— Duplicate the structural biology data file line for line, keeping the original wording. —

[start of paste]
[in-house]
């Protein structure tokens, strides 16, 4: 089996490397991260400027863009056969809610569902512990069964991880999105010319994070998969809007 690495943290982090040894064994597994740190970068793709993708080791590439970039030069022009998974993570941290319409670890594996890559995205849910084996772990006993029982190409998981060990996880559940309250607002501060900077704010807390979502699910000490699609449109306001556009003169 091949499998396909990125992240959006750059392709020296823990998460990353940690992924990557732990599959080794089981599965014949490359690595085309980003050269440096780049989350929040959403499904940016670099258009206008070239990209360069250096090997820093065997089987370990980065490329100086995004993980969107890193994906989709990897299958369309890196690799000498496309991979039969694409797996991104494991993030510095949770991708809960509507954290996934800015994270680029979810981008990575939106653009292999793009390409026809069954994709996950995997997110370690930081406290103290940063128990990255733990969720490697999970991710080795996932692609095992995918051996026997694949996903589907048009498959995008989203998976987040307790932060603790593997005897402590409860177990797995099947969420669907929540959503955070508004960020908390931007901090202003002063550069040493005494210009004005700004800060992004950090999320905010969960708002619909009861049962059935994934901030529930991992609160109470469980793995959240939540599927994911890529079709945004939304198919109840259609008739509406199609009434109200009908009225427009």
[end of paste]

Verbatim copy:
[in-house]
């Protein structure tokens, strides 16, 4: 089996490397991260400027863009056969809610569902512990069964991880999105010319994070998969809007 690495943290982090040894064994597994740190970068793709993708080791590439970039030069022009998974993570941290319409670890594996890559995205849910084996772990006993029982190409998981060990996880559940309250607002501060900077704010807390979502699910000490699609449109306001556009003169 091949499998396909990125992240959006750059392709020296823990998460990353940690992924990557732990599959080794089981599965014949490359690595085309980003050269440096780049989350929040959403499904940016670099258009206008070239990209360069250096090997820093065997089987370990980065490329100086995004993980969107890193994906989709990897299958369309890196690799000498496309991979039969694409797996991104494991993030510095949770991708809960509507954290996934800015994270680029979810981008990575939106653009292999793009390409026809069954994709996950995997997110370690930081406290103290940063128990990255733990969720490697999970991710080795996932692609095992995918051996026997694949996903589907048009498959995008989203998976987040307790932060603790593997005897402590409860177990797995099947969420669907929540959503955070508004960020908390931007901090202003002063550069040493005494210009004005700004800060992004950090999320905010969960708002619909009861049962059935994934901030529930991992609160109470469980793995959240939540599927994911890529079709945004939304198919109840259609008739509406199609009434109200009908009225427009």